Thirteen communities across England will benefit from a £5 million fund to come up with innovative projects that will better protect homes and businesses from the risk of flooding, Environment Minister Richard Benyon announced last month, March 2013.
“Altogether with money from local communities and business raised through our successful partnership funding scheme, over £2.3 billion is being spent to protect people from flooding,” said Mr Benyon. “This is more money than ever before, and we are on course to better protect 165,000 homes by 2015.”
This latest scheme is aimed at protecting communities where flooding is a major problem and the projects will be required to demonstrate that they can reduce the levels of flood risk in measurable ways. Although installing stormwater attenuation systems such as Tubosider’s is standard practice for any sizeable development, public and private, many communities are at increasing risk of flooding from extreme weather and insufficient flood protection.
This scheme will also give residents evidence about flood risk that could be taken into account by insurers and result in lower premiums. The funding will benefit the Local Authorities of Blackburn, Buckinghamshire, Calderdale, Cornwall, Devon, Liverpool, Northamptonshire, Rochdale, Slough, Southampton, Swindon, Warwickshire and West Sussex.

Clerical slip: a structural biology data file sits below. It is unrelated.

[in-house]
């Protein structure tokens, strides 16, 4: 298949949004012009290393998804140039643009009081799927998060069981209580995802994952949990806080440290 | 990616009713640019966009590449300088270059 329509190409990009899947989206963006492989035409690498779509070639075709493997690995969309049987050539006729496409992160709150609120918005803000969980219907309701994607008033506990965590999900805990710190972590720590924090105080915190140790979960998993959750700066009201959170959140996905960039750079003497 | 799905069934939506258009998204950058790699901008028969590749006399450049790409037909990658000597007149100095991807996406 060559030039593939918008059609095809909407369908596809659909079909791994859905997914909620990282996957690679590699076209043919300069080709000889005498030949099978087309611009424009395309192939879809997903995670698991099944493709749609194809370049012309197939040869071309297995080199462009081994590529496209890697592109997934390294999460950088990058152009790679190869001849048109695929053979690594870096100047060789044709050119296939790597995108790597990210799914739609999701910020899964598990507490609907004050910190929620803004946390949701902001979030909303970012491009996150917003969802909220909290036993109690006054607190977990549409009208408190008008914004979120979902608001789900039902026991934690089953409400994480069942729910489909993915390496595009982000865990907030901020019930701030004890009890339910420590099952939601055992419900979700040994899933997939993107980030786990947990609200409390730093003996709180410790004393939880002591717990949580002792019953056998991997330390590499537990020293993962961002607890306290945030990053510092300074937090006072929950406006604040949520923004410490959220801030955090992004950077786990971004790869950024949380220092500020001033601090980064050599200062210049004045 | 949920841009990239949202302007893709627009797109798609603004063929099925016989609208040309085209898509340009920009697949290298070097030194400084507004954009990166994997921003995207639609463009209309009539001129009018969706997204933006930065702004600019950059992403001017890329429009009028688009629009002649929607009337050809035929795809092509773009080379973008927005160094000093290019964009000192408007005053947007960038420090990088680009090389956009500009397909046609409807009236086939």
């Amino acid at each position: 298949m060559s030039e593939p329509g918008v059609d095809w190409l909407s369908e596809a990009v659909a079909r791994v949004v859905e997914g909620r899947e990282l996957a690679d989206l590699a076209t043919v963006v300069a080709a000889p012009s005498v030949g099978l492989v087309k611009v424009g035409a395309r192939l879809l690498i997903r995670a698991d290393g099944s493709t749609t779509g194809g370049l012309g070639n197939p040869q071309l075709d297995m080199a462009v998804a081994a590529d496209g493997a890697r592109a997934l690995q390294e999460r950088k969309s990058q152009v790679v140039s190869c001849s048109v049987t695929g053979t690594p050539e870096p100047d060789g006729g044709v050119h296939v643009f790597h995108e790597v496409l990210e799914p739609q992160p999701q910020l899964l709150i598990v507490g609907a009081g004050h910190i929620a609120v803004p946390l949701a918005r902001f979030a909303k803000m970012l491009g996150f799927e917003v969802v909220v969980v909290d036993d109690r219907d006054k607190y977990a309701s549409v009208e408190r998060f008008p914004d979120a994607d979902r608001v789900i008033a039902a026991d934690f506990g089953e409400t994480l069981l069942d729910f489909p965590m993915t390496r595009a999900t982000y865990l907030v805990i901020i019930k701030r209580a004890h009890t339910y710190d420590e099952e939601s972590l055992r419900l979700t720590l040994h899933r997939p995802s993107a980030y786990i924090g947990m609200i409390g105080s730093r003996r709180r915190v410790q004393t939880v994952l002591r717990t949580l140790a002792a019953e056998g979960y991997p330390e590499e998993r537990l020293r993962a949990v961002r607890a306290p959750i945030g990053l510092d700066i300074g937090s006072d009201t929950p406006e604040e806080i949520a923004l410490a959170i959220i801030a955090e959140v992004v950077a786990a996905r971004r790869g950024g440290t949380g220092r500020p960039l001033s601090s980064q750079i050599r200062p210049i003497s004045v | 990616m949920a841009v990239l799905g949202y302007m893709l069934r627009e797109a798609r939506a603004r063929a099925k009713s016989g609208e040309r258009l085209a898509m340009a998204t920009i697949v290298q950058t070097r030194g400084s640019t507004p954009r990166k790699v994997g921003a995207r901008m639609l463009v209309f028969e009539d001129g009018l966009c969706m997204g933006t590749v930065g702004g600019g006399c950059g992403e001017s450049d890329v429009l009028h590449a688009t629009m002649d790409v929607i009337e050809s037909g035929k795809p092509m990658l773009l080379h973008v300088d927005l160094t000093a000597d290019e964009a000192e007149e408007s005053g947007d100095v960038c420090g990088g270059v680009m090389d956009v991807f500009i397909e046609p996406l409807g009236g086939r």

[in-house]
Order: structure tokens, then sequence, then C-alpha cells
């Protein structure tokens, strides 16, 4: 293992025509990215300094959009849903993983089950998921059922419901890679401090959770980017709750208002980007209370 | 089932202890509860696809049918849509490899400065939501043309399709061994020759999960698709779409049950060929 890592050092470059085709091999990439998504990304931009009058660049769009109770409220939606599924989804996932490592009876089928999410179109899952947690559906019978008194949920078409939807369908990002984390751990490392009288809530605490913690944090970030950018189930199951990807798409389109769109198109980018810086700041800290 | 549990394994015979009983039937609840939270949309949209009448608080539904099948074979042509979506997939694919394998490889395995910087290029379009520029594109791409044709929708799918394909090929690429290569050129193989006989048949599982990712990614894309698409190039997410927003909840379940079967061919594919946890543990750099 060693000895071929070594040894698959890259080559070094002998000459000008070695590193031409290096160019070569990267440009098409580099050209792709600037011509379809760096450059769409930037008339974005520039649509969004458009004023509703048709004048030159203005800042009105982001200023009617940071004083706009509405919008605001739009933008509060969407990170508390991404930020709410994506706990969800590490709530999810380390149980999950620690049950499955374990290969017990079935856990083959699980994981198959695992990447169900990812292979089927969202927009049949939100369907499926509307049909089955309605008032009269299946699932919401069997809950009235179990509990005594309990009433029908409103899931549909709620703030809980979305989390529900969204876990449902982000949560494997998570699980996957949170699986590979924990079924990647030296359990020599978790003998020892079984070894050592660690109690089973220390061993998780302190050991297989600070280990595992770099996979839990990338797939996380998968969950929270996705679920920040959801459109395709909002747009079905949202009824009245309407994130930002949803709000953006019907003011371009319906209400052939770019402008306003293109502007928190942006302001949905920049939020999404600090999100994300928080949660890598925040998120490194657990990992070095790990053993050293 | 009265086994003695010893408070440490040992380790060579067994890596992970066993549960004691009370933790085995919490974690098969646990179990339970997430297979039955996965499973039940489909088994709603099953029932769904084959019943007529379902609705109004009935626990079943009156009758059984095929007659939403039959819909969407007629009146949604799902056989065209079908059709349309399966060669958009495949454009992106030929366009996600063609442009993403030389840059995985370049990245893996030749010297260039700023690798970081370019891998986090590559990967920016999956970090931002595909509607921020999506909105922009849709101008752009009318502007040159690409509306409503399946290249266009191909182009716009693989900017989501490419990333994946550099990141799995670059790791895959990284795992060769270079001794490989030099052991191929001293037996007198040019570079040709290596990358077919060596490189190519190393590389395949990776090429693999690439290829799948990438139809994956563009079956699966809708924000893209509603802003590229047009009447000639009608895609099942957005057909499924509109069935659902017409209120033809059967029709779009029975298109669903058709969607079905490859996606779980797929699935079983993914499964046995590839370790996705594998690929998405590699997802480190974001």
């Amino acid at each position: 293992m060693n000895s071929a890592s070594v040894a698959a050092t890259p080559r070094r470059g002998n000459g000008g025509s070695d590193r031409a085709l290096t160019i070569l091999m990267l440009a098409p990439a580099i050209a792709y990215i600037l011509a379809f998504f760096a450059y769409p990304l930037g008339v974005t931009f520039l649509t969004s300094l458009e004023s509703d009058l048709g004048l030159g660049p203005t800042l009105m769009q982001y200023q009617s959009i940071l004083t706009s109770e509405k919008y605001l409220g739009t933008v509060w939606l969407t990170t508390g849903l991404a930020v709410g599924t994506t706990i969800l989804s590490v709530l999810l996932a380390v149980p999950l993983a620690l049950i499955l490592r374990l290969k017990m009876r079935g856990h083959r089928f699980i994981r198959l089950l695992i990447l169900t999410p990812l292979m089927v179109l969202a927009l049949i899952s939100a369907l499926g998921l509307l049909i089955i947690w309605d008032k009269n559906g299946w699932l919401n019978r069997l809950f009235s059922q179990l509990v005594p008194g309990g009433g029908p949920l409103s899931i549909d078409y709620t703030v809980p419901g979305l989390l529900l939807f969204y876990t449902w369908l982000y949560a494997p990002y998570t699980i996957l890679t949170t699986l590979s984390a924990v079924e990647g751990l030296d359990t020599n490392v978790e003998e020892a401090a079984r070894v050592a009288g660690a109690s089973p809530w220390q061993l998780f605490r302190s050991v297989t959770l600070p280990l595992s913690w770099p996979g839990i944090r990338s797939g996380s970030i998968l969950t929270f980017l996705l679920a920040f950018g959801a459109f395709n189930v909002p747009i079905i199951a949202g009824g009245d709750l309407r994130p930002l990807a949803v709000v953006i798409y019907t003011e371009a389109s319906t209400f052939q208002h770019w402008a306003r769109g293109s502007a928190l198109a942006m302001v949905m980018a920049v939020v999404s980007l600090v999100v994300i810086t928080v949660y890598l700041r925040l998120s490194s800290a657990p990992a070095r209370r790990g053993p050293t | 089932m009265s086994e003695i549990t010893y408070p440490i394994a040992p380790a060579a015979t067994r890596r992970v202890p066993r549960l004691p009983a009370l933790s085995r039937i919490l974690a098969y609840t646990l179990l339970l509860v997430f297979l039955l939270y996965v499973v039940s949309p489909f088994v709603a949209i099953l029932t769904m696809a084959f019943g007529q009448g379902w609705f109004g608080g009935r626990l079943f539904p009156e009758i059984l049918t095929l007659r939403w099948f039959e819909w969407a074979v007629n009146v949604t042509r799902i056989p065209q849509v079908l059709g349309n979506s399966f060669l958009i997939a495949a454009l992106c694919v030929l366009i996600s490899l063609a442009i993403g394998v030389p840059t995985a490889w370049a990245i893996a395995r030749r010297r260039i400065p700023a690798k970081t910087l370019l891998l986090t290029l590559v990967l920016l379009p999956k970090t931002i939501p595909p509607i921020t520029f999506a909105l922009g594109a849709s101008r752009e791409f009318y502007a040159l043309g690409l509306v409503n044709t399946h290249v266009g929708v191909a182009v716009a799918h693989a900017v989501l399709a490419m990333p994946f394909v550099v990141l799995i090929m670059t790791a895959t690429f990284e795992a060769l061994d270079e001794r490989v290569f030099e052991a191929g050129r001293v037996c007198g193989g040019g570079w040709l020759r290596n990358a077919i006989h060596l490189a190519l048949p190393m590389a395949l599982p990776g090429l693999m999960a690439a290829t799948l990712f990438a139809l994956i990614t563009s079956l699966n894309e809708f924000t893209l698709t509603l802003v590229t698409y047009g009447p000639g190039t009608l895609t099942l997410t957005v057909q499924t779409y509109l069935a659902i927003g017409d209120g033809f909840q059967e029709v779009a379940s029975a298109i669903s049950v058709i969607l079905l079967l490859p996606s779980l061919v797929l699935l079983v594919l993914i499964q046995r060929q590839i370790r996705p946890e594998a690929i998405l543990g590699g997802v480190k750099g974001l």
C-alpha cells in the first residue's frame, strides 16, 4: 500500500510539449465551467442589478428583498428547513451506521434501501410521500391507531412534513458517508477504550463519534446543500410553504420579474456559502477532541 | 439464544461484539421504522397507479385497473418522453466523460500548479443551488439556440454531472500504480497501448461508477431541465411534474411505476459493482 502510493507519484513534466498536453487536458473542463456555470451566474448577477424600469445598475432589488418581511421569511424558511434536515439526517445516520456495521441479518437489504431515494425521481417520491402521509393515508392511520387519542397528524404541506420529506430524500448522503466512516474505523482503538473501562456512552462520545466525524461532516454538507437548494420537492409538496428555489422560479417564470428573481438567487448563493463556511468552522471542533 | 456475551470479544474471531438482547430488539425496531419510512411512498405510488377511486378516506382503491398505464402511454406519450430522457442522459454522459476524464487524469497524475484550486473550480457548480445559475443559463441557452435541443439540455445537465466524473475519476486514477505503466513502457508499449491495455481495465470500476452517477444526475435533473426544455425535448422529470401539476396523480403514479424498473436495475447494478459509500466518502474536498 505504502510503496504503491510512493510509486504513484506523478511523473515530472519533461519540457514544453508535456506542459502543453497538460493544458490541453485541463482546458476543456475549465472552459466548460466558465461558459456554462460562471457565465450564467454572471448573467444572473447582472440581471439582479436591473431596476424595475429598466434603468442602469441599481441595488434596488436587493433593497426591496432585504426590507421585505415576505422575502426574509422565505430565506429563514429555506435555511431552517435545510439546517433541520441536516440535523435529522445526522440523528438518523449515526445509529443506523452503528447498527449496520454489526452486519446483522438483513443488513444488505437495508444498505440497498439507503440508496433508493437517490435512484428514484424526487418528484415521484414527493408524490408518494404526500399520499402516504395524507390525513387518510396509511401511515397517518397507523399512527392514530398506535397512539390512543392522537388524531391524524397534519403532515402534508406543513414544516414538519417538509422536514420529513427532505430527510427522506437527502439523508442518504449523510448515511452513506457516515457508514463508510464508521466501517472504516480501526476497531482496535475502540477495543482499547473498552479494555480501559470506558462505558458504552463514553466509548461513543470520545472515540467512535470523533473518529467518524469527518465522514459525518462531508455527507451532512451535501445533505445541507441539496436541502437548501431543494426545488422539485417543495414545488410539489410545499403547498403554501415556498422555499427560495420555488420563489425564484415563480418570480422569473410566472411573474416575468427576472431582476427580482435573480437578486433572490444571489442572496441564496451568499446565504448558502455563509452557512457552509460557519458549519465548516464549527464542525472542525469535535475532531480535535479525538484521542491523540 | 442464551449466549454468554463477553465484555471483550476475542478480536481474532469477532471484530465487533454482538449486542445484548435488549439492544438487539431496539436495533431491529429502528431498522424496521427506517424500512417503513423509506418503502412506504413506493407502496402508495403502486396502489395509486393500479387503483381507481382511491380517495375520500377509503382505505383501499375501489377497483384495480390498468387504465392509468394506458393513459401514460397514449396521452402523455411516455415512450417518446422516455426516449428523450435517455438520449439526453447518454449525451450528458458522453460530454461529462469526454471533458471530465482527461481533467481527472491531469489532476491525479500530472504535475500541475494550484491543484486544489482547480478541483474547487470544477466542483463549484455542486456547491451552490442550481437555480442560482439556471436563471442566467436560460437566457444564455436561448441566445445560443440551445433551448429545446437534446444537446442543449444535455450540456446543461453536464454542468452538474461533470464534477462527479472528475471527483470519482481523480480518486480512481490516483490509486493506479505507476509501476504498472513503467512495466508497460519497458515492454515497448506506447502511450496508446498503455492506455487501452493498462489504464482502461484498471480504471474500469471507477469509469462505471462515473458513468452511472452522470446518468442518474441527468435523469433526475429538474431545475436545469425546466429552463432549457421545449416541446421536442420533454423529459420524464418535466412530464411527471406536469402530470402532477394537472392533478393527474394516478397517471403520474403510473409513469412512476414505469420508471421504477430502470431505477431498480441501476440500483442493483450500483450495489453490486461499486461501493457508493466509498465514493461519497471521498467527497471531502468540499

The projects are funded by the Flood Resilience Community Pathfinder scheme launched by Defra in December 2012. Announcing the funding, Mr Benyon said:
“We want to help local communities do more to protect their homes and possessions from the risk of flooding. The Flood Resilience Community Pathfinder Scheme will enable communities to find simple, effective ways to minimise their flood risk, improve their levels of preparedness, and build confidence and increased peace of mind.
Pathfinder projects are designed to complement other flood risk management work already taking place, or planned for the future, to further alleviate the risk of flooding.”
One of the largest projects is in Calderdale, where Defra has contributed £310,000, with a further £215,000 raised through partnership funding from the Council, local businesses and a community trust. The project partnership also includes organisations with regional interests like the Environment Agency, Yorkshire Water and the Canal & River Trust.